The National Catholic Review

Politics makes for some strange bedfellows. But nothing in recent memory is stranger than the emerging alliance between a group of activist evangelicals and former Cold War statesmen in support of an effort to eliminate nuclear weapons. Entirely.

Earlier this week, the group Two Futures introduced itself to reporters on a conference call. The organization is dedicated to the complete abolition of nuclear weapons and it has been launched by young evangelicals. "We are a movement made up of followers of Jesus Christ, from all denominations and traditions, united by the Holy Spirit in our intention to seek first the kingdom of God and his righteousness, as a standard of witness and work in God’s world," they announce on their website.

On the conference call, they were introduced by Ronald Reagan’s Secretary of State George Schultz who spoke powerfully about how moral imperative can shape political realities. "The power of the ‘ought’ is tremendous and the ‘ought’ has staying power," Schultz told the reporters before he recalled being with Reagan and former Soviet leader Mikhail Gorbachev at Reykjavik when they floated the idea of eliminating nuclear weapons entirely. Former Sen. Sam Nunn and former Secretary of State Henry Kissinger have also endorsed the effort to eliminate nuclear weapons.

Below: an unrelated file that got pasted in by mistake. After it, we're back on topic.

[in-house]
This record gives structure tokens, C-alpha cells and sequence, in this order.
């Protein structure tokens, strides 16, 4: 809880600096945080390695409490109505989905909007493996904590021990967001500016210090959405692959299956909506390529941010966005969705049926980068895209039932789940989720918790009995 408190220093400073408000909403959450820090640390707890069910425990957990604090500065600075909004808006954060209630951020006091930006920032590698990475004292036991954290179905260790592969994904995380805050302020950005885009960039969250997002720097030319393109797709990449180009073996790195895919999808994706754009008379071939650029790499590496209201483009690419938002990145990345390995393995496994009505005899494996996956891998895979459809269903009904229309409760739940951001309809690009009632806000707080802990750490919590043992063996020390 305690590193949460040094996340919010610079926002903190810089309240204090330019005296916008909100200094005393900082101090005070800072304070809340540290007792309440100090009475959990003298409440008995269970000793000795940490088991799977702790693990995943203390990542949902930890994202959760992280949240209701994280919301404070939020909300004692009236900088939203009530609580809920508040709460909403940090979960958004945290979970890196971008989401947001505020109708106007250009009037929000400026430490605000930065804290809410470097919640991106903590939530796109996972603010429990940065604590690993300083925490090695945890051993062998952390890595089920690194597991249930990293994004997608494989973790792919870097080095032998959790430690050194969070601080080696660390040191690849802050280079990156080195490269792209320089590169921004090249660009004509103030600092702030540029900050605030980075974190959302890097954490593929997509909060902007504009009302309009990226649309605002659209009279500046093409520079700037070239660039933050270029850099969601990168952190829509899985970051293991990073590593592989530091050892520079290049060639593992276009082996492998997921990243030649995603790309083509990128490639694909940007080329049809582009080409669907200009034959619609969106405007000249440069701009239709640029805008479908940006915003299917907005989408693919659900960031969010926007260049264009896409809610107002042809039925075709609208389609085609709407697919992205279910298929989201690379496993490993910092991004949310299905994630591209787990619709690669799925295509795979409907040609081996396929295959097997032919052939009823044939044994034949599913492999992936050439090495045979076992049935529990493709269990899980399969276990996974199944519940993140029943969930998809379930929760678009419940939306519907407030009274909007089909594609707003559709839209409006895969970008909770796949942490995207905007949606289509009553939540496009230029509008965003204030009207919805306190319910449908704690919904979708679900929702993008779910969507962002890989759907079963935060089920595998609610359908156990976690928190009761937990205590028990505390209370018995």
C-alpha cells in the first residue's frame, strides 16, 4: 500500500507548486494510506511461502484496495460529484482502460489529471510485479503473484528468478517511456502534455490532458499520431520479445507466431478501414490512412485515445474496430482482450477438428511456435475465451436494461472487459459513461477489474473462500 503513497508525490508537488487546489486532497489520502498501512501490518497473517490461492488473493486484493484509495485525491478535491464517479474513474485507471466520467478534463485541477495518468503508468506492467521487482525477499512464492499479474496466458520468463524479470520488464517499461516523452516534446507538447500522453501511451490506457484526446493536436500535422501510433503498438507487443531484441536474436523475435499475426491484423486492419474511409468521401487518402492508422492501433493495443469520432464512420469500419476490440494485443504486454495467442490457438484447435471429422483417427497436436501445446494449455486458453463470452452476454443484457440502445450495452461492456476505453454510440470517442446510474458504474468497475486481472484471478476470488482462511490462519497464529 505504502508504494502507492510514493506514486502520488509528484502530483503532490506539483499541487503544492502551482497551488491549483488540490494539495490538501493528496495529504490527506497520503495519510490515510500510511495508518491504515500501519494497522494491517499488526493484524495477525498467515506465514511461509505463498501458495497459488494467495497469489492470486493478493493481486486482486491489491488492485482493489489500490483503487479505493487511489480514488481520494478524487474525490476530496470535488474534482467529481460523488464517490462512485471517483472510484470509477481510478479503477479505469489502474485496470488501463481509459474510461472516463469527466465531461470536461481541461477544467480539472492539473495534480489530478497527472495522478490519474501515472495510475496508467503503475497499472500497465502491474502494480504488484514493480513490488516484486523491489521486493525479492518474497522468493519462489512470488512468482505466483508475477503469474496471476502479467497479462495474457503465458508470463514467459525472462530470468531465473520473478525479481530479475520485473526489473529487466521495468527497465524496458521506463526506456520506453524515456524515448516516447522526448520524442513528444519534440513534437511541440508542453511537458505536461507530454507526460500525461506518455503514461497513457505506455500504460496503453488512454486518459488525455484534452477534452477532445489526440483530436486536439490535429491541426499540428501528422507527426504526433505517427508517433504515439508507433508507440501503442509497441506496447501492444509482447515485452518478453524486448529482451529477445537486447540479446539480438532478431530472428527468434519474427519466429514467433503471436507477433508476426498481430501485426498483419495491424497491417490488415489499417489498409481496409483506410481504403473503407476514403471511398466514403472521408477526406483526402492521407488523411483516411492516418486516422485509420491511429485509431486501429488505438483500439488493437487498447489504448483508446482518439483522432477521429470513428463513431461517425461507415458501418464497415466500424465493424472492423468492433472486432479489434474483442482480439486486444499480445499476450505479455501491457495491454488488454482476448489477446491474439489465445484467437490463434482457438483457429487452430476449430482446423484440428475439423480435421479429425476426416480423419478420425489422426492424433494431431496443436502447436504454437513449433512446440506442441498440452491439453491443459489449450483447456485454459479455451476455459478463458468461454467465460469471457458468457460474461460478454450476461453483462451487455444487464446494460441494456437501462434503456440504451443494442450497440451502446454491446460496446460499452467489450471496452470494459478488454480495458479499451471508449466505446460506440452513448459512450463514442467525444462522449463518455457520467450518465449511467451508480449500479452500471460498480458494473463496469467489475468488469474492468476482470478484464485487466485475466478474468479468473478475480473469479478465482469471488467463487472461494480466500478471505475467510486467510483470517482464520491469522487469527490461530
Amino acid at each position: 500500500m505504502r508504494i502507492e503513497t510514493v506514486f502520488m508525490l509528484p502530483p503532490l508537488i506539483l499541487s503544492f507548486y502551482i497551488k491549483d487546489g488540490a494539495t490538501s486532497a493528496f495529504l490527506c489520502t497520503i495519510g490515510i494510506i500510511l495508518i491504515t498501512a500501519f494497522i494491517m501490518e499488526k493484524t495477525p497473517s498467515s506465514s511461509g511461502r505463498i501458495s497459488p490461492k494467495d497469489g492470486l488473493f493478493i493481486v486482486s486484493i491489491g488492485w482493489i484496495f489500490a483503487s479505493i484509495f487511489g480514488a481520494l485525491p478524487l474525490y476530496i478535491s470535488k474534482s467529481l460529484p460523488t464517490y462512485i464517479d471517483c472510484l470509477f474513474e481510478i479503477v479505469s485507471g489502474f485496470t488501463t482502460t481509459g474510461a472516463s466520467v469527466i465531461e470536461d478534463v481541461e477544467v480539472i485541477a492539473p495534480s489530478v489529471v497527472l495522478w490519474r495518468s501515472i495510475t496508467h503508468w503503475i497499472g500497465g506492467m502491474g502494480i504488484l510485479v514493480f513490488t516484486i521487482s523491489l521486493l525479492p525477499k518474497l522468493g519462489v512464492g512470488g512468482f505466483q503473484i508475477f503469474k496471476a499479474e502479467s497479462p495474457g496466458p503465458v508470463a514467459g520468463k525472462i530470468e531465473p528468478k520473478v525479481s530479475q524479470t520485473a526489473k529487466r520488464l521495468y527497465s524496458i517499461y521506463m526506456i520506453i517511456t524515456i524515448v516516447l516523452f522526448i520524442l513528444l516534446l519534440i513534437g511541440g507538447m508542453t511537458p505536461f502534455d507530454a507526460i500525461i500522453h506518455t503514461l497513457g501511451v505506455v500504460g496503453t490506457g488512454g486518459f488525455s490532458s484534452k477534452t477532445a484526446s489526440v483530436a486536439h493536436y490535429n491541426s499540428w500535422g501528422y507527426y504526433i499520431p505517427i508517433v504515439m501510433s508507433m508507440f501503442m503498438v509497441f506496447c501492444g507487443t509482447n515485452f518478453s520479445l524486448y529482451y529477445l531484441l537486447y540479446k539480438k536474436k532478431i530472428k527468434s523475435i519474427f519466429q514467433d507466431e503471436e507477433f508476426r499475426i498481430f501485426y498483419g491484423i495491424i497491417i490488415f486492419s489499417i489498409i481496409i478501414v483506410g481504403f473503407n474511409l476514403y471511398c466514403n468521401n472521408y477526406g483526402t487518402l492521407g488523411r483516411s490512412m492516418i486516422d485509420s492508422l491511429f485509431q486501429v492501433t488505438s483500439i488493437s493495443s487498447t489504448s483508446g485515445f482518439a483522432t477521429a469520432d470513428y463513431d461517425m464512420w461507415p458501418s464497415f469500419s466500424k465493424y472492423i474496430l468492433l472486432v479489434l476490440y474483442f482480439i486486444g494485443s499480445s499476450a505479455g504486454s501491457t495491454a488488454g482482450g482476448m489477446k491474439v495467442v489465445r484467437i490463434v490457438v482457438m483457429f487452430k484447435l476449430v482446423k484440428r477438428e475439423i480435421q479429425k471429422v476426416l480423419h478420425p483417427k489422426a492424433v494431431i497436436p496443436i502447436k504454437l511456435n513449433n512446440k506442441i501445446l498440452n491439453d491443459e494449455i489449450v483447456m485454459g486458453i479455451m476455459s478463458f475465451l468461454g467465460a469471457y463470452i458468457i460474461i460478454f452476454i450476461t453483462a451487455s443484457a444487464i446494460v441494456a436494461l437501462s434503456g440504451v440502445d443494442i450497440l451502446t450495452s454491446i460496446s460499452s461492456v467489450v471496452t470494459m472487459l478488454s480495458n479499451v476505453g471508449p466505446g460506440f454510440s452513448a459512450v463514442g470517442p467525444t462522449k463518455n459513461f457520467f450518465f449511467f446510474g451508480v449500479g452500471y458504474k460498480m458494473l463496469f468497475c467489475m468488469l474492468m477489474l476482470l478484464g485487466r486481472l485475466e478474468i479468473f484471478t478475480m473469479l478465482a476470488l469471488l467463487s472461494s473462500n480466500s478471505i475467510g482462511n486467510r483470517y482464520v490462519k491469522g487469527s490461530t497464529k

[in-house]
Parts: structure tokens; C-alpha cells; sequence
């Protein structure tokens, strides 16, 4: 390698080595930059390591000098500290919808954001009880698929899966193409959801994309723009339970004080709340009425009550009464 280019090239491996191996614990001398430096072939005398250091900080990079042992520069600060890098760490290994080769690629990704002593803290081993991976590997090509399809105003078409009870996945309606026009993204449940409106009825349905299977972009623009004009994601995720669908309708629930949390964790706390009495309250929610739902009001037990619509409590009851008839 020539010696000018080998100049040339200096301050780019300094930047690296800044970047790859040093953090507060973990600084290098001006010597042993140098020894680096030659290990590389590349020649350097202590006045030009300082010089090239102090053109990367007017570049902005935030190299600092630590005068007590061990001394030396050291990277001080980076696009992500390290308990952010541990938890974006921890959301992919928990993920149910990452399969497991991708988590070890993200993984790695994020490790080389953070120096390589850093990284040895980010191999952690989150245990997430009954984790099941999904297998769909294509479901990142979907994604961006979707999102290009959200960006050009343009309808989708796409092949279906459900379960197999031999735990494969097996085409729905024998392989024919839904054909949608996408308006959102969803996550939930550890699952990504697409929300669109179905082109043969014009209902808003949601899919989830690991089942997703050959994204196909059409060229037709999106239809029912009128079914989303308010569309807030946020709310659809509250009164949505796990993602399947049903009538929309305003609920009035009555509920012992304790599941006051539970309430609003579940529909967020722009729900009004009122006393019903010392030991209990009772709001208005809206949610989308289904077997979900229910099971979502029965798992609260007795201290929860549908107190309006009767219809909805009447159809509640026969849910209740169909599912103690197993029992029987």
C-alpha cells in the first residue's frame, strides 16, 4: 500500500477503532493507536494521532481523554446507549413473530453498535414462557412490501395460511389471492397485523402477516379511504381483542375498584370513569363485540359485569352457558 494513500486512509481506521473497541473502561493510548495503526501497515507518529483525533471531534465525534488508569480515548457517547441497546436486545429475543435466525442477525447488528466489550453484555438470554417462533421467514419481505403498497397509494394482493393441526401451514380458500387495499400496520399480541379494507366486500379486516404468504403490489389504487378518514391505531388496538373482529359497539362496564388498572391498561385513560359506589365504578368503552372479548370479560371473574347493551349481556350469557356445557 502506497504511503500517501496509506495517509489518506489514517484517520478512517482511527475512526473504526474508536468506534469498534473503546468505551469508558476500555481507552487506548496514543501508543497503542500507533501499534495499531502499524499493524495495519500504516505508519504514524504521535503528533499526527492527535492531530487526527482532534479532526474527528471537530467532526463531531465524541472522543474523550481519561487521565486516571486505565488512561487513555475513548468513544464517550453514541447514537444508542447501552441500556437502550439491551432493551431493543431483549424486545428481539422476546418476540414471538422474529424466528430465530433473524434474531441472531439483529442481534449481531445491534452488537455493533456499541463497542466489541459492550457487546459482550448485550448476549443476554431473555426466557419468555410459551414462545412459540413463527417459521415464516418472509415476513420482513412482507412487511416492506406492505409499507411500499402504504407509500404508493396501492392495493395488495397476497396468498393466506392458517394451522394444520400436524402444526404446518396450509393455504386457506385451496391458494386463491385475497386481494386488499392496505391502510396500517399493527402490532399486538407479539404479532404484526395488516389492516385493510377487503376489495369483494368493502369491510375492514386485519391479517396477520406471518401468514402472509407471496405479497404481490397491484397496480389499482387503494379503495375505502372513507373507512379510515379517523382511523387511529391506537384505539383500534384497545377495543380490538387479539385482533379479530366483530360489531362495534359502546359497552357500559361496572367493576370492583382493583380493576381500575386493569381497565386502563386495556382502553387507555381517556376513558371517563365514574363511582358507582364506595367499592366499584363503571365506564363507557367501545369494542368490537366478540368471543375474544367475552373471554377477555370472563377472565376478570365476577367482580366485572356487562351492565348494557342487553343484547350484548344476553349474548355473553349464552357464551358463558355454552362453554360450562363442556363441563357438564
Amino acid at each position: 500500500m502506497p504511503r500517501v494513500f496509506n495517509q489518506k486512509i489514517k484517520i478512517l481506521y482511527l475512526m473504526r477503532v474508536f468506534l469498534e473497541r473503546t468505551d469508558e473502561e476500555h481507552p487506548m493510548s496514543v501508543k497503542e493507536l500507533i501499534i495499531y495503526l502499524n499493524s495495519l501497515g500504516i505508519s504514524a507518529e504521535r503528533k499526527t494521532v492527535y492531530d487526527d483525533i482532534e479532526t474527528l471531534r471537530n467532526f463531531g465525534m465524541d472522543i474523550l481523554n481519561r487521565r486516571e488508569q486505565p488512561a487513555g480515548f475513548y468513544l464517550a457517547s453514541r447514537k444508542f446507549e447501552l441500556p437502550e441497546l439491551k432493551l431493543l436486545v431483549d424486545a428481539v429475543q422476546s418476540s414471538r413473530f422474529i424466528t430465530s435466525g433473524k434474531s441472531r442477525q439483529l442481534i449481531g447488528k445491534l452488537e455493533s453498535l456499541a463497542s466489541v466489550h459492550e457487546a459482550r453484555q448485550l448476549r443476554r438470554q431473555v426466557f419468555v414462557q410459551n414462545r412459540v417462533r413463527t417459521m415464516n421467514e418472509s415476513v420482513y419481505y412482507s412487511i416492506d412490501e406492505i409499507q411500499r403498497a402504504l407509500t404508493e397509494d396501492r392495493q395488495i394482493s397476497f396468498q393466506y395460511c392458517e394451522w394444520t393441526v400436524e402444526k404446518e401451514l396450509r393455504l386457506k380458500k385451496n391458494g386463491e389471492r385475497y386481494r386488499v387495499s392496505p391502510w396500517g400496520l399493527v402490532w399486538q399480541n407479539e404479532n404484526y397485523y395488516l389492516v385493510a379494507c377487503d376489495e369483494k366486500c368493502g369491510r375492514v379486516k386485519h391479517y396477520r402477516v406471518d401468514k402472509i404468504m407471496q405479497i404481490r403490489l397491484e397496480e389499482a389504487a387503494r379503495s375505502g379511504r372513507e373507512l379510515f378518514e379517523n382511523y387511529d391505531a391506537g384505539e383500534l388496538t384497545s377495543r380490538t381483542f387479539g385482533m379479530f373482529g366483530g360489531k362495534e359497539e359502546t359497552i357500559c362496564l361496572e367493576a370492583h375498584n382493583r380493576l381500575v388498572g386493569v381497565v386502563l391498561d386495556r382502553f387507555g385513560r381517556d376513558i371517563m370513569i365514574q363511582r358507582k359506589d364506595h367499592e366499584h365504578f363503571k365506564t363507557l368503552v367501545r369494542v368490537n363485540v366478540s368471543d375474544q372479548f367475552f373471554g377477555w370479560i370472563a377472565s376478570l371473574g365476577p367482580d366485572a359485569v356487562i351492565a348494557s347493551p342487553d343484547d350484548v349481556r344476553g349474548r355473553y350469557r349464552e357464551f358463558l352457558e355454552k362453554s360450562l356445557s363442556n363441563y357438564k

The launch of Two Futures coincided with "Q 2009" event in Austin, Texas where Christian activists and pastors meet to discuss how the faith intersects with the culture. This year’s event featured talks by mega-pastor Rick Warren and CNN’s Susan Grant, among others.

I was raised in the Scoop Jackson wing of the Democratic Party which is to say I am a bit of a hawk. Having people like Sam Nunn on board this project matters to me. The President recently addressed the issue and the Nuclear Non-Proliferation Treaty is up for review so the initiative is certainly timely.

I remember how an older generation of conservatives, evangelical and otherwise, denounced Kissinger’s policy of Détente with the Communist powers as immoral, which was never fair. Kissinger was explicit: We have no moral authority nor right to risk destroying the planet so whatever evil the Soviets or Chinese commit, nonetheless we must negotiate with them to avoid a nuclear confrontation. For this, Kissinger was labeled a moral relativist.

The need to avoid a nuclear confrontation remains even while the Soviet Union is no more. These young Christians are to be applauded for taking the initiative on such a vital issue and the old war horses of the Cold War are to be applauded for lending their learning and their reputation to this effort. The "ought" may not be realized tomorrow, but it will only be realized unless groups like Two Futures – and the rest of us – make it so.

 

Comments

Anonymous | 5/1/2009 - 2:17pm
How then does one propose to do it? Before the 1914/1918 War, it was proposed to ban the use of airplanes in warfare. It was then pointed out that one had to be certain of the moral virtue of all parties to the conflict. Wishing that sin did not exist will not make it disappear.
Anonymous | 5/1/2009 - 11:57am
This is certainly interesting good news and hopefully it bears good fruit!